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In the philosophy of science, instrumentalism is the view that concepts and theories are merely useful instruments whose worth is measured not by whether the concepts and theories are true or false (or correctly depict reality), but by how effective they are in explaining and predicting phenomena.
Instrumentalism relates closely to pragmatism. This methodological viewpoint often contrasts with scientific realism, which defines theories as specially being more or less true. However, instrumentalism is more of a pragmatic approach to science, information and theories than an ontological statement. Oftentimes instrumentalists (just like pragmatists) have been accused of being relativists, even though many instrumentalists are also believers in sturdy objective realism (such as Karl Popper).
Instrumentalism denies that theories are truth-evaluable, and that they should be treated like a black box into which you feed observed data, and through which you produce observable predictions. This requires a distinction between theory and observation, and within each type a distinction between terms and statements. Observation statements (O-statements) have their meaning fixed by observable truth conditions, e.g. "the litmus paper is red", whilst observation terms (O-terms) have their meaning fixed by their referring to observable things or properties, e.g. "red". Theoretical statements (T-statements) have their meaning fixed by their function within a theory and aren't truth evaluable, e.g. "the solution is acidic", whilst theoretical terms (T-terms) have their meaning fixed by their systematic function within a theory and don't refer to any observable thing or property, e.g. "acidic". Though you may think that "acidic" refers to a real property in an object, the meaning of the term can only be explained by reference to a theory about acidity, in contrast to "red", which is a property you can observe. Statements that mix both T-terms and O-terms are therefore T-statements, since their totality cannot be directly observed.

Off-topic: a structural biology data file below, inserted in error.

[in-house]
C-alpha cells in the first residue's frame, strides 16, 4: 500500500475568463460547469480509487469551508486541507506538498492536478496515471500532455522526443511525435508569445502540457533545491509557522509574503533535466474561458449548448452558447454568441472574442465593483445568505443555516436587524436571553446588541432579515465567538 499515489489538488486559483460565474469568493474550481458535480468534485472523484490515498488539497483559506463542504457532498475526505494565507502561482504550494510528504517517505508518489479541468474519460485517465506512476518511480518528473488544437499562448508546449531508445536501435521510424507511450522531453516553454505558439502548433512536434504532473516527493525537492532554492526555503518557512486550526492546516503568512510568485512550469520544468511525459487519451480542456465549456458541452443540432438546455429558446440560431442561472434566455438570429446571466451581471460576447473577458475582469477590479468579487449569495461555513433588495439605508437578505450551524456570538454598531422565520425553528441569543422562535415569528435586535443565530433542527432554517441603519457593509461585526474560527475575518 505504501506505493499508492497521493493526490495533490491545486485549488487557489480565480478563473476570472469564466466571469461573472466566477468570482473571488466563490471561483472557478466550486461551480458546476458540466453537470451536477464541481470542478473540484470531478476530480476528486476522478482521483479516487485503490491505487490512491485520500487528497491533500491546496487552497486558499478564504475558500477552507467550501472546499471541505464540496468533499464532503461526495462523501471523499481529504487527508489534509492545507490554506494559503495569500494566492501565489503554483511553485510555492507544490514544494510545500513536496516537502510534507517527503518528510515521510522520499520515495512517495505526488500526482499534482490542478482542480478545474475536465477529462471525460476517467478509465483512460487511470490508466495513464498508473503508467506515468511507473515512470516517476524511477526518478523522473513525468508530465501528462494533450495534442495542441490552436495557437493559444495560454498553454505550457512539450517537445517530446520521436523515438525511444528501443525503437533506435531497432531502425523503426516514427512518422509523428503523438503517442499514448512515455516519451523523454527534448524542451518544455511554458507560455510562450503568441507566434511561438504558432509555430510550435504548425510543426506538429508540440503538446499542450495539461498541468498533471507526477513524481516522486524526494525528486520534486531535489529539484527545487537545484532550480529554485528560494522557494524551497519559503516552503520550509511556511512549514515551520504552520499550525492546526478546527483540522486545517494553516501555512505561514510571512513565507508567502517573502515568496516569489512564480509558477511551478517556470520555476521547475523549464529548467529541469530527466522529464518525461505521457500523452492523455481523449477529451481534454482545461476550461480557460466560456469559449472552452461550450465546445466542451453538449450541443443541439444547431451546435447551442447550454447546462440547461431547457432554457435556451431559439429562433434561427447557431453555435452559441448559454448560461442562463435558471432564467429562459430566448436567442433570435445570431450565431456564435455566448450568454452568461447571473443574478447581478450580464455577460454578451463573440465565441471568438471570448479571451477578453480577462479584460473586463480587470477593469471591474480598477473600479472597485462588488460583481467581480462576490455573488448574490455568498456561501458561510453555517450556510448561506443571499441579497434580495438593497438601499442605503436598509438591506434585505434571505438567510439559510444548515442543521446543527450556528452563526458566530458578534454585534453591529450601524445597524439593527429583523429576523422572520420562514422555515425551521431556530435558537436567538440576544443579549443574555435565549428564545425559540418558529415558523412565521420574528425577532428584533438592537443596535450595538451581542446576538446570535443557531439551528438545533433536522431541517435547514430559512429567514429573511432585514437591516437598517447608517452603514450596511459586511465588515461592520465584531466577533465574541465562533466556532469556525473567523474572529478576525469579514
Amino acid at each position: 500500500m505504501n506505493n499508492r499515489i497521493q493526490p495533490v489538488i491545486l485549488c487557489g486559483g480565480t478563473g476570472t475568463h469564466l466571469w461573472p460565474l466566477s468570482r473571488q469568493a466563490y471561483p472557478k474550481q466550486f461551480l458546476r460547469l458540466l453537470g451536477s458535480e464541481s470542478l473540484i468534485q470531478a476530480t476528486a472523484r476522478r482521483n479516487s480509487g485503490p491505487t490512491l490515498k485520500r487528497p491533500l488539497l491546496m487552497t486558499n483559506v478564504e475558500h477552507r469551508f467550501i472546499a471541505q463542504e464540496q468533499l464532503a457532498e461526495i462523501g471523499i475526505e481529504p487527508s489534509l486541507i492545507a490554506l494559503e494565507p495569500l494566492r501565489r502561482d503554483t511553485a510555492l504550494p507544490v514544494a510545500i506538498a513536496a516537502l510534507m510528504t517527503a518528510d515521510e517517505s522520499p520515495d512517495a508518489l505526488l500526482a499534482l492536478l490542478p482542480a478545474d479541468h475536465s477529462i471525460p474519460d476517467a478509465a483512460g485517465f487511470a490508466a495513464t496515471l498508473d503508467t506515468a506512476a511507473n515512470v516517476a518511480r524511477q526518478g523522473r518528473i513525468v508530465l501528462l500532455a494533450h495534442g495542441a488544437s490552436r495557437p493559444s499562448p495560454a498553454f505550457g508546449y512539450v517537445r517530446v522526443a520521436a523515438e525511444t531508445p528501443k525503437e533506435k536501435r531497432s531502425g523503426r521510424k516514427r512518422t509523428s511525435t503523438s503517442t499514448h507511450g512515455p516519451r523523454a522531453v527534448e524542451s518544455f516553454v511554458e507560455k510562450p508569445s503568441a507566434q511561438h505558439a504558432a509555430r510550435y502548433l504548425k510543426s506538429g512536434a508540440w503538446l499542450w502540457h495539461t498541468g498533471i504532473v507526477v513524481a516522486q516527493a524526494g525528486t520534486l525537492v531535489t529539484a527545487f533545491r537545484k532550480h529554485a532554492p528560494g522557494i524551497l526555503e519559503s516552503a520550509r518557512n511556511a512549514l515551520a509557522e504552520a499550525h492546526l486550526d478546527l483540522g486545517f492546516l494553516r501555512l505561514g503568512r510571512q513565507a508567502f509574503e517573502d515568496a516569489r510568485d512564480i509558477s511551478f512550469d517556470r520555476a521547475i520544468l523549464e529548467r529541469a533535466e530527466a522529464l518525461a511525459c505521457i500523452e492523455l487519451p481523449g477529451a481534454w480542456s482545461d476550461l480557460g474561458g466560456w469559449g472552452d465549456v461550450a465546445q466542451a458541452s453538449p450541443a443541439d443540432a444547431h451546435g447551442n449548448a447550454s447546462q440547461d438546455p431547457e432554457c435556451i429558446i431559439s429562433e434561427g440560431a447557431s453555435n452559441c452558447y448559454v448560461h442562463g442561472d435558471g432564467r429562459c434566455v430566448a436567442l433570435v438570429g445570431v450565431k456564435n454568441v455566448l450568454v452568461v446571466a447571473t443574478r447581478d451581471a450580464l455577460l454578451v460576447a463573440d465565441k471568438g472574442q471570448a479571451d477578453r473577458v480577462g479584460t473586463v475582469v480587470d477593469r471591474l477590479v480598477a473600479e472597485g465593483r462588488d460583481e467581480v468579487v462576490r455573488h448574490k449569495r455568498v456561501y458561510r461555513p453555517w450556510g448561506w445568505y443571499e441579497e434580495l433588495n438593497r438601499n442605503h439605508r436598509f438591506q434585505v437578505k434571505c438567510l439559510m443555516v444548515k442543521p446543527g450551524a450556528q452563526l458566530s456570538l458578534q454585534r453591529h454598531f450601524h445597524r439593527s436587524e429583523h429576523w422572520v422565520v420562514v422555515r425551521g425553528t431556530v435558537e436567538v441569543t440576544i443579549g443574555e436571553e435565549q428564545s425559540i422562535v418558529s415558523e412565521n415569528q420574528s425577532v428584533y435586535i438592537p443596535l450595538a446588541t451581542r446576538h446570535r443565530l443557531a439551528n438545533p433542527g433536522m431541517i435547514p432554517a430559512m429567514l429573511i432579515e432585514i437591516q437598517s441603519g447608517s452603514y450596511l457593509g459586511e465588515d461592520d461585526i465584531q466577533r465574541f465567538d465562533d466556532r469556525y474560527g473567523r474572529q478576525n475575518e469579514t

There is some criticism of this distinction, however, as it confuses "non-theoretical" with "observable", and likewise "theoretical" with "non-observable". For example, the term "gene" is theoretical (so a T-term) but it can also be observed (so an O-term). Whether a term is theoretical or not is a semantic matter, because it involves the different ways in which the term gets its meaning (from a theory or from an observation). Whether a term is observable or not is an epistemic matter, because it involves how we can come to know about it. Instrumentalists contend that the distinctions are the same, that we can only come to know about something if we can understand its meaning according to truth-evaluable observations. So in the above example, "gene" is a T-term because, although it is observable, we cannot understand its meaning from observation alone.
Instrumentalist morality thus resembles utilitarianism in defining moral rules only as tools for moral good. Thus the moral code rising from a given population is simply a collection of rules that are useful to the population. David Hume was perhaps the first person to suggest that there might not be any intrinsic or metaphysical value of rules, but that they are simply secular and natural rules that are human-made.
Political instrumentalism is a view first suggested by John Dewey and later by the Chicago school of economists, which sees politics as simply means to an end. Milton Friedman paraphrased the viewpoint by explaining that he had no ideological love for free markets, but he might as simply be a socialist if socialism fulfilled the ends most people seem to want. The fallibilistic epistemology of Karl Popper adds to this a belief that we should empirically measure all politics and verify whether they fulfill their goals, and try to falsify our politics, critique them and come up with better ways to reach the ends.
In the philosophy of mind, instrumentalism is the view (sometimes, somewhat controversially, attributed to Daniel Dennett), that propositional attitudes such as belief are not concepts on which we can base scientific investigations of the mind and brain, but that acting as if other beings do have beliefs is often a successful strategy. For example, acting as if the chess playing computer has the belief that taking the queen will give it a significant advantage is a successful strategy, despite the fact that few people would argue simple electronics devices have beliefs as we normally think of them.
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